Lindy Cameron, who has recently returned from Afghanistan where she headed up the Helmand Provincial Reconstruction Team, spoke yesterday about recent improved governance and its positive impacts on the Afghan population.
Ms Cameron has been deployed to Afghanistan over recent months as head of the Helmand Provincial Reconstruction Team and NATO Senior Civilian for Regional Command (South West).
Provincial Reconstruction Teams (PRTs) are at the heart of NATO’s ISAF mission. Made up of military and civilian personnel, they embody a joint approach to stabilising Afghanistan. The UK-led PRT in Helmand is based in Lashkar Gah.
As the head of the Helmand PRT, Ms Cameron directed the international stabilisation and development work across the province, including some 200 civilian and military staff from the UK, the US, Denmark and Estonia. These personnel are deployed in ten district stabilisation teams throughout the province and provide civilian expertise and mentoring to their Afghan government counterparts, as well as managing development projects that directly benefit the Afghan population.
Speaking yesterday Ms Cameron contrasted the situation in Helmand province on her first visit in 2006, when insecurity, a devastated economy and unproductive governance plagued the province, with the progress she has witnessed over the past year.
She specifically cited the benefits of Governor Gulab Mangal’s leadership. He implemented the first merit-based selection of district governors as well as an effective alternative livelihoods programme. As a result, the people of Helmand have demonstrated a gradual shift in confidence in the Afghan Government. Recruitment to the civil service has increased, public debate has become more inclusive, and more individuals are willing to run for district community councils.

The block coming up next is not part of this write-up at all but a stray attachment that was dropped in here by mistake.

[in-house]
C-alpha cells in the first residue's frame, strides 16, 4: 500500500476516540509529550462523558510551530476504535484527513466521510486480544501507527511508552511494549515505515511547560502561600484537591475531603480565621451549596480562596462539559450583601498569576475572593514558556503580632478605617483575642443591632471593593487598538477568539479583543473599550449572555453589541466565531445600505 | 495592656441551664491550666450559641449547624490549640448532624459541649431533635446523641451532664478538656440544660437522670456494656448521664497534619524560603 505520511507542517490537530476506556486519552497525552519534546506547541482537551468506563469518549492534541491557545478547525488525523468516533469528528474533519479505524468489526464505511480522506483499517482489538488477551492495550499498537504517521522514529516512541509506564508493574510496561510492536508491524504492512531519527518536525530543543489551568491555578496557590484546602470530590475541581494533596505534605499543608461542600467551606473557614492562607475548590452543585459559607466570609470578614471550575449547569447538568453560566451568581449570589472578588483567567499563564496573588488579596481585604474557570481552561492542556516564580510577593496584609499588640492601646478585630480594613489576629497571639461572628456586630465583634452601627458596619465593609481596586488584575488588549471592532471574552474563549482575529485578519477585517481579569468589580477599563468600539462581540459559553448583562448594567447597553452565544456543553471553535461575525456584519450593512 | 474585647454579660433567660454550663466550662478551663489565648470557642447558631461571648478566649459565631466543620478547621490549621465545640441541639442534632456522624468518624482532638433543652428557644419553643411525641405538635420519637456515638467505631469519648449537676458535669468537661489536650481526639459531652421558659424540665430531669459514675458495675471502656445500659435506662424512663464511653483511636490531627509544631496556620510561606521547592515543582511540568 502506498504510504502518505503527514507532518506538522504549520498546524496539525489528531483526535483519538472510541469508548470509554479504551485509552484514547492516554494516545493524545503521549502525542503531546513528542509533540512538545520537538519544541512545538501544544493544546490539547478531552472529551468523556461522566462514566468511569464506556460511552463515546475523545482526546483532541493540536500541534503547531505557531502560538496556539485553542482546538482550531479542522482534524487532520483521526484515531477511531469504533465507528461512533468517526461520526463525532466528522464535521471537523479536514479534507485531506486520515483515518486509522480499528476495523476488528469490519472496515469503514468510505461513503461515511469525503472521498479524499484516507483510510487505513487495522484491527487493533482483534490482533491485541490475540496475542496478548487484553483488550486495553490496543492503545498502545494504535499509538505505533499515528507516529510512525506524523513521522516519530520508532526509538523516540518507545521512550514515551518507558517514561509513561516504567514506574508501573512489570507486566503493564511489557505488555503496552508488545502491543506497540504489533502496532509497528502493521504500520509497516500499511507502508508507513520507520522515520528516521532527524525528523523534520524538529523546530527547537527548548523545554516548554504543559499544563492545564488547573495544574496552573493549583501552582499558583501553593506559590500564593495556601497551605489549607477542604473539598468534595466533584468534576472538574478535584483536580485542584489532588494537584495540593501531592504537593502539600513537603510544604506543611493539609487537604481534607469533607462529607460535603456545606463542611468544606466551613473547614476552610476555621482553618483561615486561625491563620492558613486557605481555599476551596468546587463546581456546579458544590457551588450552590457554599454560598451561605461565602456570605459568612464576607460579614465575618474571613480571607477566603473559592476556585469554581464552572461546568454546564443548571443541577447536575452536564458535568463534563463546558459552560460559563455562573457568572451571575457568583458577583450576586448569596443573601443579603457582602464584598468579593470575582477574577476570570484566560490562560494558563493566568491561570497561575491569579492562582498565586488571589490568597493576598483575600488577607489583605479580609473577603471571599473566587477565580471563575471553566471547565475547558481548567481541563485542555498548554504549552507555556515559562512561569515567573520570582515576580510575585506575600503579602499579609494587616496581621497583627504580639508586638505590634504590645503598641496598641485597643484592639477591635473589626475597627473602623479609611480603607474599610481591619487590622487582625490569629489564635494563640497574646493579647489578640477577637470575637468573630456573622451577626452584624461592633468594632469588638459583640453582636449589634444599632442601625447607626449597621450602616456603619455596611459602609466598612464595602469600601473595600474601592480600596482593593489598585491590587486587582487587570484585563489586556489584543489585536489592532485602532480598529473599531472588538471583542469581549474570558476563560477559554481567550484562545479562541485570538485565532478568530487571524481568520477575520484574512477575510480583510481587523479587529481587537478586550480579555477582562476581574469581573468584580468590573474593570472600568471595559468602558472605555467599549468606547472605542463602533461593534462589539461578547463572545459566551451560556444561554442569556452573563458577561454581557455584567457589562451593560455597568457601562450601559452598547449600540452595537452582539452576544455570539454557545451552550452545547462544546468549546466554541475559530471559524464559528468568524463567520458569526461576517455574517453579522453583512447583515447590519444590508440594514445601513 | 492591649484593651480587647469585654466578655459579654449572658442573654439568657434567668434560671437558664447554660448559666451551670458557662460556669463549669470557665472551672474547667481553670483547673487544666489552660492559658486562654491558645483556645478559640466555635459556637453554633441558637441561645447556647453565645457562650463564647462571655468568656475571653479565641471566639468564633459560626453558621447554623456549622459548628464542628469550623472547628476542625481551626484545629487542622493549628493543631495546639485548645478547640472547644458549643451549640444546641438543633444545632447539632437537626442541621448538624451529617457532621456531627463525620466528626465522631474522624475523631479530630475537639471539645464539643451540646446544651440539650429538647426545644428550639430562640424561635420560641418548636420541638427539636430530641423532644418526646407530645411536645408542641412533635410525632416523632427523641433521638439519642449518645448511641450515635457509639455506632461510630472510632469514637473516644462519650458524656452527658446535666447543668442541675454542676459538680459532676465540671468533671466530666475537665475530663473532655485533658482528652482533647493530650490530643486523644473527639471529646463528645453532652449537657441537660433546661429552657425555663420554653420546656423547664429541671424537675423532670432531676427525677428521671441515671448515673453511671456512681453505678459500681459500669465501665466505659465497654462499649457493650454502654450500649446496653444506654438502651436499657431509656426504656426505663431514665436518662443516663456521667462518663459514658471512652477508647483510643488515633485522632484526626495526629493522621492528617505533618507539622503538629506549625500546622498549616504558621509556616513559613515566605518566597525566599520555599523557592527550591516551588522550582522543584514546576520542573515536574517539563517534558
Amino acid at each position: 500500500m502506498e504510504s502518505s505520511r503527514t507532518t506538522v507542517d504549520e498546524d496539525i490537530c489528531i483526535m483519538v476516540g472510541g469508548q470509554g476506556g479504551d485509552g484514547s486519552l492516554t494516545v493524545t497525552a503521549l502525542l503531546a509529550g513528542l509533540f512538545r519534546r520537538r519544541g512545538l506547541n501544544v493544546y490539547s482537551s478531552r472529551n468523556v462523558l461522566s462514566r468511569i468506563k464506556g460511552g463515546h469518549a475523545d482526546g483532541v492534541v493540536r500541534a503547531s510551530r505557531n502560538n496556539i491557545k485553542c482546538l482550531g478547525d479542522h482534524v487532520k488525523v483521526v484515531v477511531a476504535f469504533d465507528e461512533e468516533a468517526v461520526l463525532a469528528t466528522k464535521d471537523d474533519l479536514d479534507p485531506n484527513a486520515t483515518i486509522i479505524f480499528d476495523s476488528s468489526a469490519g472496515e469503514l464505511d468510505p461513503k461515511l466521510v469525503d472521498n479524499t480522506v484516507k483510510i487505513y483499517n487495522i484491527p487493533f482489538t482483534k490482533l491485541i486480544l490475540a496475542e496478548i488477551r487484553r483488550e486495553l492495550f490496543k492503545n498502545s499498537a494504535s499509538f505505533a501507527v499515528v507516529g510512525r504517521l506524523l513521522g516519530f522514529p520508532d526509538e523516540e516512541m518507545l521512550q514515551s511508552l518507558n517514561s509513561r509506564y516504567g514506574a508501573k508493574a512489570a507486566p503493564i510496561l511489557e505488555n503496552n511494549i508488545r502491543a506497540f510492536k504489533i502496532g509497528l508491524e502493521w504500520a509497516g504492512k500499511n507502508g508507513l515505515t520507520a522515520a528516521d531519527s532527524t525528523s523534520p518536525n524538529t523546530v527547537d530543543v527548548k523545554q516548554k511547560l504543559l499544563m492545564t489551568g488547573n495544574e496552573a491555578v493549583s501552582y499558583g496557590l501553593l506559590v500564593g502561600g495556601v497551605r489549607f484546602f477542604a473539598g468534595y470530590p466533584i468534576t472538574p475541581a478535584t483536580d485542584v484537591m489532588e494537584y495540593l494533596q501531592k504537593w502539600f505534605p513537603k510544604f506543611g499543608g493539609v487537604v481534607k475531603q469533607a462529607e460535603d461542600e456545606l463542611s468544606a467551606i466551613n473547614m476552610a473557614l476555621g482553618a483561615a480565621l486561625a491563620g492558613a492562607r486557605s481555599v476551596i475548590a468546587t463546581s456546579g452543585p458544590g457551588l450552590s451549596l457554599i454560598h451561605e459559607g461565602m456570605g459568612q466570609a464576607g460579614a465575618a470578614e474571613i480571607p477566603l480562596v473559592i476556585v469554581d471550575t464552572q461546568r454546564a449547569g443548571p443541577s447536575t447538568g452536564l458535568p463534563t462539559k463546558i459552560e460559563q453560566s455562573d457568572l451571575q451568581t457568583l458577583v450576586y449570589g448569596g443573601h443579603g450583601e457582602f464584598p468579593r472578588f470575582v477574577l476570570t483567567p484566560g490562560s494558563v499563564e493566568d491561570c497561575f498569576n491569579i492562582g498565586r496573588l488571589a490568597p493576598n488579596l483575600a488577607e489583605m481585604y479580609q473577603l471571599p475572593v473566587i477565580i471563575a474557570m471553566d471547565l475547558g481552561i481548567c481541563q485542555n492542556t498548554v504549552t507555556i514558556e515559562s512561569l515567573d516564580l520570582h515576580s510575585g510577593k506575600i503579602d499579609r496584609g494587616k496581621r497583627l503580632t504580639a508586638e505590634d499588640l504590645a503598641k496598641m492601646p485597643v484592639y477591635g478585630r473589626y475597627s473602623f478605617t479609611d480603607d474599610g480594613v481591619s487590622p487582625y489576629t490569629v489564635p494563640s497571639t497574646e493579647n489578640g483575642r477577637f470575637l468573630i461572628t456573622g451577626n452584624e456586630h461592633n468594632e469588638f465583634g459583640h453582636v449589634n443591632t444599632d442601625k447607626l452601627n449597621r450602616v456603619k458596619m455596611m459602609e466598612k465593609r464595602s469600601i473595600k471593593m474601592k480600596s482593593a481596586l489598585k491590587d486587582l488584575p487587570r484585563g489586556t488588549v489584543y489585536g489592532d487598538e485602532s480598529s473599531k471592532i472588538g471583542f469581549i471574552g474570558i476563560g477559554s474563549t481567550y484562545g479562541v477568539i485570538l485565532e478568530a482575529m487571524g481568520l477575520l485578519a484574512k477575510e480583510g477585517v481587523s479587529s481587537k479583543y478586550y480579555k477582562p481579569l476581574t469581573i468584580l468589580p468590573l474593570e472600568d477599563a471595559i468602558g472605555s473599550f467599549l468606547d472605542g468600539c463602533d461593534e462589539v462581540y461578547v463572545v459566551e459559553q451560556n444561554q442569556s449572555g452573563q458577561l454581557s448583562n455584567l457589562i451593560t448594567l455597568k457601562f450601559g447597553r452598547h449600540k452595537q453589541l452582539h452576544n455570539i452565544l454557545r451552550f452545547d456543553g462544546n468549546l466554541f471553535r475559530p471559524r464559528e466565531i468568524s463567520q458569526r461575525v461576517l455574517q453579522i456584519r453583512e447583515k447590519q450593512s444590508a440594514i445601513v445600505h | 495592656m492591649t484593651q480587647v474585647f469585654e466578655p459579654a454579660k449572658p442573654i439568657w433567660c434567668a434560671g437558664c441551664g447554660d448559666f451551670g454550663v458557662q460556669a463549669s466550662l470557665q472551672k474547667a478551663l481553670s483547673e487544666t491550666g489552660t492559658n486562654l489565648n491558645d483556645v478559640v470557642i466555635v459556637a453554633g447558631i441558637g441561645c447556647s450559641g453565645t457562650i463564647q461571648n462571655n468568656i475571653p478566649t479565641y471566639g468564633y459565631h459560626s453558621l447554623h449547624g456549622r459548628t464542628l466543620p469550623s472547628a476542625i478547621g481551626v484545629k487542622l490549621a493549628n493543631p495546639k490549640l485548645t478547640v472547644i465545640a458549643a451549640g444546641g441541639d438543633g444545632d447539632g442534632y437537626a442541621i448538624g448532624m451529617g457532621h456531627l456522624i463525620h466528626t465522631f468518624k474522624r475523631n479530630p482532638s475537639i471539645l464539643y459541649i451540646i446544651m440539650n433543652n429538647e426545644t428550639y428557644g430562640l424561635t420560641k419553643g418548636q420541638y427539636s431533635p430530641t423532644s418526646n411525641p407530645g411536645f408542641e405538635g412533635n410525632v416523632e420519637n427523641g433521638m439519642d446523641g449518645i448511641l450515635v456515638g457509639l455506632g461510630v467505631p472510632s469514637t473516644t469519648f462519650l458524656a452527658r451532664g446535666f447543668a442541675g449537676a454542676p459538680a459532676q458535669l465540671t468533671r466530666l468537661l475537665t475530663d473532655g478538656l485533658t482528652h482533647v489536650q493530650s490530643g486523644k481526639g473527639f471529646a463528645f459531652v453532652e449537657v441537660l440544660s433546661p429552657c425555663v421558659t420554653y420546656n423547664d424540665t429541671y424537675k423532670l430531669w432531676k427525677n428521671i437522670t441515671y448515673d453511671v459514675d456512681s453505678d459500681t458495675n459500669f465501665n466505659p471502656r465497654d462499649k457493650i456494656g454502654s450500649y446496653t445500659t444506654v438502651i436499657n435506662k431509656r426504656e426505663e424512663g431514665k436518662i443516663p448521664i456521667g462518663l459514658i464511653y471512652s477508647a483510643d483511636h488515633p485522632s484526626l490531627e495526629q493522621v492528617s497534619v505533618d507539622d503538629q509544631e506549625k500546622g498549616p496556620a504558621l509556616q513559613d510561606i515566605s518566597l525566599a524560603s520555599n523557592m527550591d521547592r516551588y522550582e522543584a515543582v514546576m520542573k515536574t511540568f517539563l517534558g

She also praised the efforts of the Afghan National Security Forces, as not a shot was fired within six kilometres of Helmand’s capital of Lashkar Gah during the recent parliamentary elections.
Instead of focusing on security, officials were able to focus on fighting fraud, with international experts playing a minimal role.
On progress in Marjah, Ms Cameron noted that ‘Marjah is making exactly the kind of progress we would expect it to’, particularly in light of the fact that the district started from a much lower baseline than anywhere else. Governance had to be built ‘from scratch’ and, while still a work in progress, she saw real evidence that the Government is making a difference during a visit there last week.
The focusing of resources on Marjah resulted in Afghan Government control of all the district centres in central Helmand, multiplying the positive impact on the population’s confidence.